What About Post-Digital Advocacy?

The digital revolution is over.
Nicholas Negroponte

Beyond the vertigo of like-rates on social media and the zombie-like zapping of never-ending timelines and volatile hashtags, how can people actually take today’s tools in their own hands to create meaningful – and lasting – change for better?

A few months ago I had a conversation with the visionary co-founder and former director of MIT Center for Future Civic Media, Chris Csikszentmihályi, about recent advances in the commons-based models of peer production and how new forms of cooperation between code designers, researchers and activists are bringing impact and evidence to support advocacy around the world.

Chris was coming from the Portuguese island of Madeira, half way in the Atlantic between Africa and Europe, where he has been appointed European Research Area Chairman of Human-Computer Interaction and Design Innovation at Madeira Interactive Technologies Institute (M-ITI). In Porto, he was going to be the opening keynote speaker of Futureplaces, an annual digital media festival (and an ongoing “medialab for citizenship”) which is organized by the University of Porto in partnership with the University of Texas in Austin since 2008.

It was late October but still warm and sunny, so we sat in the garden of the venue very near a giant scarecrow fully covered in magnetic tape.

“That’s Antifluffy,” I said, “the mascot of futureplaces,” explaining the omen of post-digital emancipation.

Chris smiled backed in sympathy. He would soon be telling me a story of reuse of another obsolete data storage peripheral in a different kind of natural environment – or how spectrometers made of broken CDs have helped uncover the BP oil spill in the Gulf of Mexico.

Wait, but how come broken CD pieces can help smash the oil and gas industry? In the podcast below you will hear about it as well as other fragments of a long conversation that may well provoke our collective imagination as activists, advocates and researchers. For instance, that balloons, kites and disposable cameras have been used to map olive trees in Palestine, bringing evidence of human settlement in a territory where it is often a contested question.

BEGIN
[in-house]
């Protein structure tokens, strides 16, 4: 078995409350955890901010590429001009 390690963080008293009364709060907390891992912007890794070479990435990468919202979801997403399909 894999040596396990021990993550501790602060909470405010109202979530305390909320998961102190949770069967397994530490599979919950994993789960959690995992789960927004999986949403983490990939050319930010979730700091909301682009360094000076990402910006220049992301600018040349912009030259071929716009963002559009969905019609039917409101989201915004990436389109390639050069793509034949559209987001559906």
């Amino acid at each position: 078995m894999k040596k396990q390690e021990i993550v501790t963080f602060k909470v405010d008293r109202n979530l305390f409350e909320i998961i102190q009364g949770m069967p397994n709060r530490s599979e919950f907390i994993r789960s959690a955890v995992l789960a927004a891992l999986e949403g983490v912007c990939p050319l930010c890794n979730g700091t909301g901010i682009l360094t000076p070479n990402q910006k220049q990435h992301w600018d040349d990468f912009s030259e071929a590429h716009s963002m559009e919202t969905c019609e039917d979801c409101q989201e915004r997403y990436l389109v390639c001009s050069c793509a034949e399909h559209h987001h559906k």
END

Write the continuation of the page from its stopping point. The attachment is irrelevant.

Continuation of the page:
“By democratizing inexpensive and accessible “Do-It-Yourself” techniques, Public Laboratory creates a collaborative network of practitioners who actively re-imagine the human relationship with the environment.”

“By democratizing inexpensive and accessible “Do-It-Yourself” techniques, Public Laboratory creates a collaborative network of practitioners who actively re-imagine the human relationship with the environment.”

Throughout the interview, going from community radio to Grassroots Mapping, Chris points out different examples of the amazing work of the Public Laboratory of Technology and Science, a non-profit that “develops and applies open-source tools to environmental exploration and investigation”.

“They’re creating both a social movement around communities gathering scientific information about themselves – about pollution, development, resources – but they’re also producing these products that help the community,” says Chris about Public Lab's active community of code designers and developers of DIY tools and techniques that empowers people to participate in decisions being made about their communities, around the world.

Innovation through re-imagination

Overall we’re in a period where media is changing from the broadcast model of the twentieth century to a networked topology of a lot more kind of elements that are interconnected and can produce or show information to people.” This shift has deeply changed the way we glocally communicate, organize, produce and consume knowledge and goods, enabling bottom-up peer-production of all kinds, including, of course, information and advocacy.

What’s interesting about it is not just happening through new technologies but it also has the possibility to happen through older but still vibrant technologies.

Rootio working prototype micro-station in a bucket - Gulu, Uganda.

Rootio working prototype micro-station in a bucket – Gulu, Uganda.

So we start with the airwaves and the community radio movement, to understand a medium that was born in the era of broadcast and “through a process of both commercialism and also government regulation, became very much not oriented around communities.” Still, in many places, radio is where most people get the bulk of their information from, as refers the Rootio sociotechnical sound system, a project he created with Jude Mukundane in Uganda – how can it benefit today from the advances in peer networks and production that the Internet has enabled?

Chris believes there is a very interesting possibility for radio in the future, as licenses for non-commercial stations are being opened in different countries around the world.

…so there were Native American groups that had never had a station, you have community groups that were interested in minimum wage law, and they would create a station. You have these much more diverse opportunities. And you can say that a website is not nearly as important as a Figaro or Spiegel or some big newspaper but that’s kind of missing the point. It’s the fact that there all these websites, and that one website might have very important information at a moment that lots of people go to and so you’ve essentially created a network of information. That might be a very interesting possibility for radio in the future.

The interview was recorded in Porto, Portugal, during futureplaces 2015.

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